Update: Project 333

Should you open the door to my walk-in closet right now, you will find twenty-three items of clothing and four pairs of shoes. That’s it.


I have been participating in Project 333 since October 14, 2012.  That’s the day I went through my entire wardrobe and picked thirty-three items I would wear for the next three months. For me, that thirty-three included clothes, shoes, coats, and jewelry.

The process of choosing wasn’t as hard as I thought it would be. I started with the jewelry. I opted for one pair of earrings, my favorite necklace, and a watch. I chose six pairs of shoes, three coats, and the rest comprised jeans, sweaters, shirts, pants, one dress and one skirt.


I took everything else and put it in a smaller closet in the eaves.

Now, the rules are not set in stone.  I did break out a sparkly dress for New Year’s Eve, and traded out a pair of winter shoes for summer shoes when the weather got unseasonably warm late in October. But for the most part, I’ve stuck to thirty three.

Now that my three months are up, I get to do it all over again.  I get to put everything back together and pick thirty-three for the next three months.

I must confess: when I started this I didn’t think I’d continue it after the three month trial.  But now, I don’t know that I’ll ever go back. Here’s why:

  1. Opening my closet door in the morning makes me smile.  It’s not crammed with stuff. I don’t have to search for anything. There’s space in there! 
  2. always have something to wear.  Ironic since I’ve so severely limited my choices. 
  3. I spend much less time trying on outfits before going anywhere.  I only have a few options – and I know which ones look best for which occasions, and so I just go with those.
  4. Something about fewer options has given me such a sense of relief. 
  5. A less cluttered closet = a less cluttered mind = a less cluttered life. (In place of “closet” you can substitute bedroom, basement, desk, office…same effect.)

A few other observations:

  1. I open the closet in the eaves (the one with all the rest of my clothes) and think, “What on earth is all this stuff?” 
  2. I have two paper bags filled with clothes to be given away. Some are things I initially deemed as worthy enough for my original thirty-three, only to realize I don’t really like them anymore. Others are from that closet in the eaves — I realized I’ve lived through days ranging from 35-70 degrees and haven’t missed much, so it’s easier to let things go.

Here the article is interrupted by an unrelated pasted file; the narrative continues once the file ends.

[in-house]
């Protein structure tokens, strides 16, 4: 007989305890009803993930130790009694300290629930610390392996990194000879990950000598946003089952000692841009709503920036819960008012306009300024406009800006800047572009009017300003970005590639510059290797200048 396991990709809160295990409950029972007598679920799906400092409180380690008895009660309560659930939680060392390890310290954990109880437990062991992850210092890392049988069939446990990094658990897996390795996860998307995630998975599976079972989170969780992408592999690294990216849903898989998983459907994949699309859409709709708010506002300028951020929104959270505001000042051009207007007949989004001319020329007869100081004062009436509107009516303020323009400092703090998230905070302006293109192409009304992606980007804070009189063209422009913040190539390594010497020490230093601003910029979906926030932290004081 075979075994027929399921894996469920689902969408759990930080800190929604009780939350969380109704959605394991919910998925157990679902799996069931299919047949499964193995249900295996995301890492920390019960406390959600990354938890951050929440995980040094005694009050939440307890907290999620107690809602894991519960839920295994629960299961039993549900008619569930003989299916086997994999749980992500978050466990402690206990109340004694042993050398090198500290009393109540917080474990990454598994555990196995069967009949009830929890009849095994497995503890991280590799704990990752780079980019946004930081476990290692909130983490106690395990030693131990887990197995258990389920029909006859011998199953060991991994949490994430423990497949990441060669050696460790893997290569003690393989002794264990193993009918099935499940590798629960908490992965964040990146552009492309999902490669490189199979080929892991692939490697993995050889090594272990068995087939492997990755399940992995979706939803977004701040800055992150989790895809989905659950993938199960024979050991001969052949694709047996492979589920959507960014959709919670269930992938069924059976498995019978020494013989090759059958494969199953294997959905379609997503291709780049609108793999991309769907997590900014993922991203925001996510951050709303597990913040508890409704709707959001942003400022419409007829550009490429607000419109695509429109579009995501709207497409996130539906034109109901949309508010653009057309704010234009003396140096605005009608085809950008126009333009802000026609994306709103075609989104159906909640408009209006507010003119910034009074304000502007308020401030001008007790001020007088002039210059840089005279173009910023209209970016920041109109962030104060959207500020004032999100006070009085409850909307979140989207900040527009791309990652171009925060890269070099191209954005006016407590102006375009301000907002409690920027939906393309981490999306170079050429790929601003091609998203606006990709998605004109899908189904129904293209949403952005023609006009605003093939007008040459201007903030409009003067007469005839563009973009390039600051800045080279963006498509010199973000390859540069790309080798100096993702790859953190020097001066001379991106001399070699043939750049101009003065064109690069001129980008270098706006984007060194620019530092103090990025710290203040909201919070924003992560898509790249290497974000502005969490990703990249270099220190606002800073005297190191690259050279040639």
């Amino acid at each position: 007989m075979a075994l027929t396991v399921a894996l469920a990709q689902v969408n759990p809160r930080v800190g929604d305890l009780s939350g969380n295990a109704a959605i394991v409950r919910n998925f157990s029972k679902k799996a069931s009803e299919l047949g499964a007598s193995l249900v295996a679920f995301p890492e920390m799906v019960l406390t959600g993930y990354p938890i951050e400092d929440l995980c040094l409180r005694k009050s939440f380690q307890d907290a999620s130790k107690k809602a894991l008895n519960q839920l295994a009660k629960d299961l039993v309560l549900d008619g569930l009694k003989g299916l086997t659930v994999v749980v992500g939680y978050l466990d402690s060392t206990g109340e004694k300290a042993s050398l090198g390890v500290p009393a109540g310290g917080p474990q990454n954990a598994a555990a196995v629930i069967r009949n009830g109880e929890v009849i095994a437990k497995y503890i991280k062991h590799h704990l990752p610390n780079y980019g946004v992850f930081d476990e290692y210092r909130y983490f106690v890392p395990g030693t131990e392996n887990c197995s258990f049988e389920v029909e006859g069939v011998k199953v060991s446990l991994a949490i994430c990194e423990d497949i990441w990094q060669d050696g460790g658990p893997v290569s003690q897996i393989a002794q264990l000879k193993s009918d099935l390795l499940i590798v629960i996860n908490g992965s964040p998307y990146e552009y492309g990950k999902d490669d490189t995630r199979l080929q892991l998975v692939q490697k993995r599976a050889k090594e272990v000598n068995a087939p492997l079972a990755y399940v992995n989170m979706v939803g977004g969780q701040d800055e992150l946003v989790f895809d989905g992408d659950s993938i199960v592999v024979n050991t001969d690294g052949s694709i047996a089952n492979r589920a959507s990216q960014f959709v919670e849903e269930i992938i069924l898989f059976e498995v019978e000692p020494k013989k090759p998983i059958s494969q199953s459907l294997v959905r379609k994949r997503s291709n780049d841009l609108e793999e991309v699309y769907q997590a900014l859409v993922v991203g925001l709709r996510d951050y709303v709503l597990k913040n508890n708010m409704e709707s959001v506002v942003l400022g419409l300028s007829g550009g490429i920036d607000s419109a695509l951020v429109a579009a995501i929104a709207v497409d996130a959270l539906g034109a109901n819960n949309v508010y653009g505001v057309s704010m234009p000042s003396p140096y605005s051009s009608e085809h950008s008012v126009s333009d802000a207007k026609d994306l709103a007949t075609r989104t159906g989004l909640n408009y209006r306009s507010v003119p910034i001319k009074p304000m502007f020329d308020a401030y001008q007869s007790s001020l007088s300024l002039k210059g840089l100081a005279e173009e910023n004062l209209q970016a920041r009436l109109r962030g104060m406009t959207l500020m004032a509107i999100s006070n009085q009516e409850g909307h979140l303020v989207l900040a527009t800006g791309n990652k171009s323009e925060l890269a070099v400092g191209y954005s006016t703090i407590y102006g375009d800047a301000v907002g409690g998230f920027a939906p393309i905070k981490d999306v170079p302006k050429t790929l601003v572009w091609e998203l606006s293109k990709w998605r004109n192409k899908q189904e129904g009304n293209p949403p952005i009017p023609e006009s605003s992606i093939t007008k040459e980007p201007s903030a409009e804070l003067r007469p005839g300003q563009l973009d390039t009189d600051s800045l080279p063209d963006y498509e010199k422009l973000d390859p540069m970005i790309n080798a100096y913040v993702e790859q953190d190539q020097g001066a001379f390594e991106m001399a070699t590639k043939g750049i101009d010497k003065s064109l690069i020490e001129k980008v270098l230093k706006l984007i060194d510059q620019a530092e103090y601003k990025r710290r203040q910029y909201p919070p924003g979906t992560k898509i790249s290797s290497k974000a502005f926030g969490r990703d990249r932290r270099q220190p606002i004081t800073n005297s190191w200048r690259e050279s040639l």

3. My first three months is up and I’m not really sick of my wardrobe yet — but I am looking forward to a change. This means three months is an optimal time: long enough to see the positive effects, short enough to not drive me nuts. (I admit I was sick of my choices after two months, but exchanged two items and then was fine.)

I’ve been invited to a swap on Saturday. We can bring anything we want to get rid of: clothes, books, furniture, anything.  So it’s a perfect time for heading into my closets and pulling out all those clothes and letting some more go. And, as I choose clothes to wear into April, it will be a nice reminder how close spring really is:)

29 Gifts – Day 8

One of my students had an issue with his homework.  The issue?  He never did it.  It was eventually decided that a call home was needed.  Oh how I dreaded that.  But thankfully, his father was very appreciative.  “He’s always been an A student, so we never had to check on his homework,” he explained.  “We were surprised when he got a B first quarter in your class.”  I explained how homework is the practice students need in order for the material to move from short-term to long-term memory – and that’s why he did poorly on his tests.  The father promised to take away some privileges and keep on top of him.

Well, it worked.  Since that conversation two weeks ago, he’s had his homework in on time every day.  So I called dad to tell him what a good job his son was doing.  Then, I walked in today to find him with an excuse as to why last night’s homework wasn’t in my basket.  Ugh.  Just when I thought it was getting better.  He swears he had it earlier.  Two classmates attest to this fact.  But he can’t seem to find it.  “I’ll reprint the worksheet for you and you can do it at recess,” I said.

When recess came, he came into my classroom to do his work.  Normally if the work isn’t in on time, it’s a zero.  But today I gave him a gift.  “I believe you when you say you had it,” I say.  “So I’m not going to give you a zero as long as you turn it in by the end of recess.”  “Thank you,” he said.

As he worked, he stopped once in a while to chat with me about random thoughts that crossed his mind.  “My sister took this course and she said it made high school a lot easier.”  “Oh, really?” I said, hoping he’d continue.  “Yeah – so I’m glad I’m taking it now.”  Did he really just say that?  The student who complained the first two months that he didn’t want to be in this class?  The one who said he wasn’t good enough to be in this advanced course?  I had noticed a turn in him the last couple weeks and it was amazing to watch.